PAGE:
As discussed in my previous article, Grand Haven was expecting the arrival of the Wilfred Sykes sometime last week on what would be its first trip into port for the season. The Sykes arrived offshore on the afternoon of Wednesday, May 9 — but, at the time, the wind was too strong to make an attempt to enter the port. The ship dropped anchor and waited for calmer seas.
After dark Wednesday night, the Sykes was able to come in. It was bound for Meekoff’s D&M on Harbor Island. Once there, the vessel unloaded a cargo of slag that was loaded in Burns Harbor, Indiana.
The Sykes was long gone by daybreak Thursday morning.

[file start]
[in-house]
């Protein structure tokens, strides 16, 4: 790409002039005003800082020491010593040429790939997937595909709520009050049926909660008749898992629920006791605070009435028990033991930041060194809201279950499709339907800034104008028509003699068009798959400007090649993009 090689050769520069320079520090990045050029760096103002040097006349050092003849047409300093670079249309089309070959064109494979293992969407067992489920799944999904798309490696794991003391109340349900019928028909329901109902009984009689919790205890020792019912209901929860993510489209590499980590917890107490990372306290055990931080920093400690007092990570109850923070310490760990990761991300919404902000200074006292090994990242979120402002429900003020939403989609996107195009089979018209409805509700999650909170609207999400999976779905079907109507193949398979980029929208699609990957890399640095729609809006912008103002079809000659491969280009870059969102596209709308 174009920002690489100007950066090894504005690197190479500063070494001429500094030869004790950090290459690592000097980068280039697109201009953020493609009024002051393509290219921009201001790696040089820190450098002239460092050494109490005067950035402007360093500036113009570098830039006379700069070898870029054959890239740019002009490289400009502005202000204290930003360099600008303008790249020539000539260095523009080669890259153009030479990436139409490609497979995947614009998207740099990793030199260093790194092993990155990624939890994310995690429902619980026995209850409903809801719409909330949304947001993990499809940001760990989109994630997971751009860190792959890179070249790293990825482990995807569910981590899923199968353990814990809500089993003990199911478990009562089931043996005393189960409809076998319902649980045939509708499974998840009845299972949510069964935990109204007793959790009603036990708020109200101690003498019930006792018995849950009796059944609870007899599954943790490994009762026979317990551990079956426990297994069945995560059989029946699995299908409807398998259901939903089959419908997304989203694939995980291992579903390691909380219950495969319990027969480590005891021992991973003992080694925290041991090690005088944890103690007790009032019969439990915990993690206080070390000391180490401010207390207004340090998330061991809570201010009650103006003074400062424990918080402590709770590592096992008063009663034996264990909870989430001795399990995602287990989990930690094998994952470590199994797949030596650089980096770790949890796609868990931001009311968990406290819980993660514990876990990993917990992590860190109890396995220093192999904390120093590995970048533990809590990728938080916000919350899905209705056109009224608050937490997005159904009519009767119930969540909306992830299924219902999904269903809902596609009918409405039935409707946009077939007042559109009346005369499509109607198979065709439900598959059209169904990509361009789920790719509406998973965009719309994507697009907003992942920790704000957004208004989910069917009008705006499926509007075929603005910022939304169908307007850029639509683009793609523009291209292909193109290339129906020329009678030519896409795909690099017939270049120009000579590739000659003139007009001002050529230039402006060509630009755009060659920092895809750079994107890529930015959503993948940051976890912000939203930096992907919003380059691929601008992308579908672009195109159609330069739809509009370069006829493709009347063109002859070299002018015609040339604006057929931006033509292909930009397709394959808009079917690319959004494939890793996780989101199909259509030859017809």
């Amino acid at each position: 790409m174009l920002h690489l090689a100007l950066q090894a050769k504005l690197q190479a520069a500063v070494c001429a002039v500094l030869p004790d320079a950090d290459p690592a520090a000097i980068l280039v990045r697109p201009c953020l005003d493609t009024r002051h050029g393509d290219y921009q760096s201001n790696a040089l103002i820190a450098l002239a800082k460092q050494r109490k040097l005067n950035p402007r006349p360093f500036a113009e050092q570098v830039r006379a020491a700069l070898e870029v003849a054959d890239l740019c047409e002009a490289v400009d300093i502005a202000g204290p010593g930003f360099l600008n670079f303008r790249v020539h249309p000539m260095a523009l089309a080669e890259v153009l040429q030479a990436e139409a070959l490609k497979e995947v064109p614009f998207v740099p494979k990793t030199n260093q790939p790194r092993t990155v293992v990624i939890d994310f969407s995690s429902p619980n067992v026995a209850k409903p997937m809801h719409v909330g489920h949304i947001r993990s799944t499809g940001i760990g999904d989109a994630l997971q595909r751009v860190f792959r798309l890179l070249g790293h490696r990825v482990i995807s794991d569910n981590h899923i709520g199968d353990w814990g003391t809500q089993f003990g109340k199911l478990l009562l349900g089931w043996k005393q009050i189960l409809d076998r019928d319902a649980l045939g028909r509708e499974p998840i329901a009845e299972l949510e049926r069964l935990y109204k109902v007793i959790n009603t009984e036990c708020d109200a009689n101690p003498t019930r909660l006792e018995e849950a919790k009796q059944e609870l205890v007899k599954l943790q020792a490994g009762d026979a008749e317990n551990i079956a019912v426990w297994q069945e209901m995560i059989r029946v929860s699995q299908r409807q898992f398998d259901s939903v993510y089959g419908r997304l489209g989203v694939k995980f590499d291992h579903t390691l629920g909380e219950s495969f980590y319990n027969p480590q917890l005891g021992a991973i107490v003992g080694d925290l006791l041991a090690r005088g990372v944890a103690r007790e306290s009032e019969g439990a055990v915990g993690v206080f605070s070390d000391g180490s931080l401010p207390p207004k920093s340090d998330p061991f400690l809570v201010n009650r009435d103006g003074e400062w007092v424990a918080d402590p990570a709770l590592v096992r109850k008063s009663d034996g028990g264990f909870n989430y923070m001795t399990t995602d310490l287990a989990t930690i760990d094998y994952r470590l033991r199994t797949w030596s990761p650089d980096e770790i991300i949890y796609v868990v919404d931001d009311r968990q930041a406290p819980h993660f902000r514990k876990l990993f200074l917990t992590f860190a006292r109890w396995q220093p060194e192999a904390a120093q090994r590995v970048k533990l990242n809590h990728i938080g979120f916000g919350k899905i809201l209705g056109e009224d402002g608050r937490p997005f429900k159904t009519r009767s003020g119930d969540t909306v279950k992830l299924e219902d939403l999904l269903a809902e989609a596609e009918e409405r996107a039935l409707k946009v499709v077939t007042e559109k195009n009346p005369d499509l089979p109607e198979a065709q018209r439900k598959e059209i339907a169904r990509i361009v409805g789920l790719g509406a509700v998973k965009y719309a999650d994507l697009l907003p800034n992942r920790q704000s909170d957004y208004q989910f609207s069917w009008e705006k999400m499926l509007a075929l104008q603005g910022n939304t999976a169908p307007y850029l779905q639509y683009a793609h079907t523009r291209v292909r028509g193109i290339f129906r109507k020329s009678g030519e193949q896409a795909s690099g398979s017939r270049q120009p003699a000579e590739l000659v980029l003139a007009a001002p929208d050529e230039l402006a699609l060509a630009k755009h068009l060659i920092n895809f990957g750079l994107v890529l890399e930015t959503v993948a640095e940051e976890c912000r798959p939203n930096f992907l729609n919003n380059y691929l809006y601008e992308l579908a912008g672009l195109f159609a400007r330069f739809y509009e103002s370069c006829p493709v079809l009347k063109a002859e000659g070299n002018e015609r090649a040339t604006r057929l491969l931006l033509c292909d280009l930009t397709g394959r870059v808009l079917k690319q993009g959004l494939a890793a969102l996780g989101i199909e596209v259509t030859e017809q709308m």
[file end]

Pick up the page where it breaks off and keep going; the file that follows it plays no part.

The other ship that visited Grand Haven this week was Interlake Steamship Co.’s self-unloading motor vessel Kaye E. Barker late Sunday night. The Barker, like the Sykes, came in after dark and left before daybreak. The ship delivered a load of stone to the Verplank dock in Ferrysburg. It was the Barker’s third visit of the season.
The Sykes was built as an oil-fired, steam turbine-powered bulk carrier in 1949 by the American Ship Building Co. at Lorain, Ohio, for the Inland Steel Co. The Sykes has the distinction of being the first laker to be built after World War II and the vessel’s design was considered to be a prototype for other ships that would be built in the following years.
The Sykes was converted to a self-unloader in 1975 at Fraser Shipyards Inc. in Superior, Wisconsin. It measures 678 feet long, 70 feet wide and 37 feet deep, with a cargo capacity of 21,500 tons. It is driven by a 3,500-horsepower Skinner Uniflow Engine. It is named for a former president of Inland Steel who retired in 1949 and died in 1964.
The Sykes is due back in our port as early as Friday.